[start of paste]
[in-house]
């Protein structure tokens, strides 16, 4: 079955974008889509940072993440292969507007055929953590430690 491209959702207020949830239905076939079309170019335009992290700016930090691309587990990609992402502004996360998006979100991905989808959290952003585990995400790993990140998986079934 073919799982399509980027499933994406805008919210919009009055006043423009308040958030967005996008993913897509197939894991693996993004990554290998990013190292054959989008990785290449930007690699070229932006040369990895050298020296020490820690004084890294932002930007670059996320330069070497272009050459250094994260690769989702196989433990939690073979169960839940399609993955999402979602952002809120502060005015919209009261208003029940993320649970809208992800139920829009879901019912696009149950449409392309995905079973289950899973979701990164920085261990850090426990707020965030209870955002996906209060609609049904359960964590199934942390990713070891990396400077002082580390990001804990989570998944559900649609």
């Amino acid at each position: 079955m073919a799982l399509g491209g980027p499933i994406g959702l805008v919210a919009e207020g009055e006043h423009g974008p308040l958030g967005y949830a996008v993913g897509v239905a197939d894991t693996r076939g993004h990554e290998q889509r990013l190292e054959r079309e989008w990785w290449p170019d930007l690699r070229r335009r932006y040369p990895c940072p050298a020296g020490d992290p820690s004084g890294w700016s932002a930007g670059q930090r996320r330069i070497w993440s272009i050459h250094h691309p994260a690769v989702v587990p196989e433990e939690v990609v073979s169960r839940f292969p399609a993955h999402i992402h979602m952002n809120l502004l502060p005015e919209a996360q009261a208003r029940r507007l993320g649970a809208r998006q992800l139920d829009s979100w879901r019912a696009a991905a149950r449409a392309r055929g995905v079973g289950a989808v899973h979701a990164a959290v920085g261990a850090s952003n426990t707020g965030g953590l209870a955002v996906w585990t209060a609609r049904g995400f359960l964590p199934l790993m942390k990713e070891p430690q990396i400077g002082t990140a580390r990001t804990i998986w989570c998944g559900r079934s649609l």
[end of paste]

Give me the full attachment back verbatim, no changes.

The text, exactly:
[in-house]
């Protein structure tokens, strides 16, 4: 079955974008889509940072993440292969507007055929953590430690 491209959702207020949830239905076939079309170019335009992290700016930090691309587990990609992402502004996360998006979100991905989808959290952003585990995400790993990140998986079934 073919799982399509980027499933994406805008919210919009009055006043423009308040958030967005996008993913897509197939894991693996993004990554290998990013190292054959989008990785290449930007690699070229932006040369990895050298020296020490820690004084890294932002930007670059996320330069070497272009050459250094994260690769989702196989433990939690073979169960839940399609993955999402979602952002809120502060005015919209009261208003029940993320649970809208992800139920829009879901019912696009149950449409392309995905079973289950899973979701990164920085261990850090426990707020965030209870955002996906209060609609049904359960964590199934942390990713070891990396400077002082580390990001804990989570998944559900649609």
């Amino acid at each position: 079955m073919a799982l399509g491209g980027p499933i994406g959702l805008v919210a919009e207020g009055e006043h423009g974008p308040l958030g967005y949830a996008v993913g897509v239905a197939d894991t693996r076939g993004h990554e290998q889509r990013l190292e054959r079309e989008w990785w290449p170019d930007l690699r070229r335009r932006y040369p990895c940072p050298a020296g020490d992290p820690s004084g890294w700016s932002a930007g670059q930090r996320r330069i070497w993440s272009i050459h250094h691309p994260a690769v989702v587990p196989e433990e939690v990609v073979s169960r839940f292969p399609a993955h999402i992402h979602m952002n809120l502004l502060p005015e919209a996360q009261a208003r029940r507007l993320g649970a809208r998006q992800l139920d829009s979100w879901r019912a696009a991905a149950r449409a392309r055929g995905v079973g289950a989808v899973h979701a990164a959290v920085g261990a850090s952003n426990t707020g965030g953590l209870a955002v996906w585990t209060a609609r049904g995400f359960l964590p199934l790993m942390k990713e070891p430690q990396i400077g002082t990140a580390r990001t804990i998986w989570c998944g559900r079934s649609l």